the email tool that makes email marketing simple

Sign Up FreeNo credit card required
All Articles Types of Startups

Types of Startups

A whiteboard filled with sticky notes and business strategy plans for different types of startups.

Not all startups follow the same structure or internal system. While there are a lot of success stories of startups with one founder, there is also some evidence to suggest that having more than one founder might be a better option for the startup. While there is no perfect number of founders to have, here are a couple of ways that startups differ based on their leadership.

One founder

We hear about single founder success stories and bootstrapping a lot because honestly, it is pretty impressive to take on a leadership role on your own and get the startup off the ground. Having one leader in the team makes the general hierarchy more obvious and delegation of power is rarely an issue. There is no need to compromise or do something that you don’t fully agree with since all the executive power is in your hand. As a single founder, you can have the final say on any issue connected to the startup.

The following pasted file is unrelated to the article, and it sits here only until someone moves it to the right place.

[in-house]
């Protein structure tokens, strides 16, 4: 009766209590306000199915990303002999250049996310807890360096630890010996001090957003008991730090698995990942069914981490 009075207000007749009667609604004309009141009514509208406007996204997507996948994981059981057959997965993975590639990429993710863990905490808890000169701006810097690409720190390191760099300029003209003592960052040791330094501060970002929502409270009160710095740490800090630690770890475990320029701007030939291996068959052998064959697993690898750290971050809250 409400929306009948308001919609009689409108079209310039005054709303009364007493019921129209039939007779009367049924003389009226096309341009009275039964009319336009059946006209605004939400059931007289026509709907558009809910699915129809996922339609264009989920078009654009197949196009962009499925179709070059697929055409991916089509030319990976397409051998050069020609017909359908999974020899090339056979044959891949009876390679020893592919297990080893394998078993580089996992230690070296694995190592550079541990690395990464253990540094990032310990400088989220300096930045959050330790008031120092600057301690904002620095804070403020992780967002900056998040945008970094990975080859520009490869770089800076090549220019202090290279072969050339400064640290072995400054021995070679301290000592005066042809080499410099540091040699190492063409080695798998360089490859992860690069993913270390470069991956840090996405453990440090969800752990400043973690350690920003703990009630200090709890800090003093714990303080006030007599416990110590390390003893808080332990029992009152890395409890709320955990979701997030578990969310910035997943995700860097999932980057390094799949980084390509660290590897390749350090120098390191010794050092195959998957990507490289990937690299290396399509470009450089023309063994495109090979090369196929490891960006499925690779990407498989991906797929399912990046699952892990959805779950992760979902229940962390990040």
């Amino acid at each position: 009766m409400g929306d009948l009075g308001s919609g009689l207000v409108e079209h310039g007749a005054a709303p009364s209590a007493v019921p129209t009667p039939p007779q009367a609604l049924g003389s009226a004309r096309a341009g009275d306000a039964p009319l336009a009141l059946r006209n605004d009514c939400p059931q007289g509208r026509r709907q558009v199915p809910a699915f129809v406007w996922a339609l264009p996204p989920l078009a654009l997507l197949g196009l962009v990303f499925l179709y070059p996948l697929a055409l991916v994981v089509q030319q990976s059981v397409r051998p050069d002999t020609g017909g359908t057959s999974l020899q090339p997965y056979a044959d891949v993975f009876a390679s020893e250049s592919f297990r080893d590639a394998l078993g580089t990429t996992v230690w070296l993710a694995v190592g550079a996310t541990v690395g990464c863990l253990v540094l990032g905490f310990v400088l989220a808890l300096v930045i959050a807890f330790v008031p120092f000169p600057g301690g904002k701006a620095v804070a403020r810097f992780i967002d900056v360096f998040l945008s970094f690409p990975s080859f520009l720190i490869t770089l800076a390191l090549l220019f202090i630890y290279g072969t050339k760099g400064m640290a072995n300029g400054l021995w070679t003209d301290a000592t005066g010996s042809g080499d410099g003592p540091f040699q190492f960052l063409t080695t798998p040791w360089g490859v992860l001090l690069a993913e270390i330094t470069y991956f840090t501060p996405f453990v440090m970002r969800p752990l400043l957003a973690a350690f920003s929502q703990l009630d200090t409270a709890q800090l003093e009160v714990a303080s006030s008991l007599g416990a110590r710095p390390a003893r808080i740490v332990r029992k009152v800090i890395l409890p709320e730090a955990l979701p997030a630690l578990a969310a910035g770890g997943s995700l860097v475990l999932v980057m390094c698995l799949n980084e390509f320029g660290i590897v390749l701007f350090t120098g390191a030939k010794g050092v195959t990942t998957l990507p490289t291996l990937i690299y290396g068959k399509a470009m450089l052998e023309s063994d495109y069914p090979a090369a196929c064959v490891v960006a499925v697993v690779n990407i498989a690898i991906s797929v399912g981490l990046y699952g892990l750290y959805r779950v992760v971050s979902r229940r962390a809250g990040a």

But then again, doing it on your own means more responsibility on your shoulders. You will be busier and more stressed out. Depending on what you value the most or whether or not you have a partner, the additional responsibilities could be worth it.

Two Founders

One of the upsides of having two founders is that they can offer each other opposing views and come up with an even better solution through collaborative effort, It can be beneficial to have a different perspective on the product, especially at the beginning stages, before the launch.

Having a co-founder also means that you have to share certain powers with another founder and consider their point of view as well. You might have to compromise more and the leadership within the startup may sometimes be an issue.

The main difficulty here is that it is extremely rare to find a perfect co-founder with whom you can work in harmony even when the inevitable disagreements arise. Having a co-founder with whom you don’t really get along, could potentially ruin the whole project, so choosing to work as a duo is a decision that should never be taken lightly. Do you have some experience working with this person? Do you think that you two will be able to be civilized even when complications arise? Is the shared responsibility worth giving up full control over the startup? These are just a few questions you should ask yourself before you decide to build a startup with another person.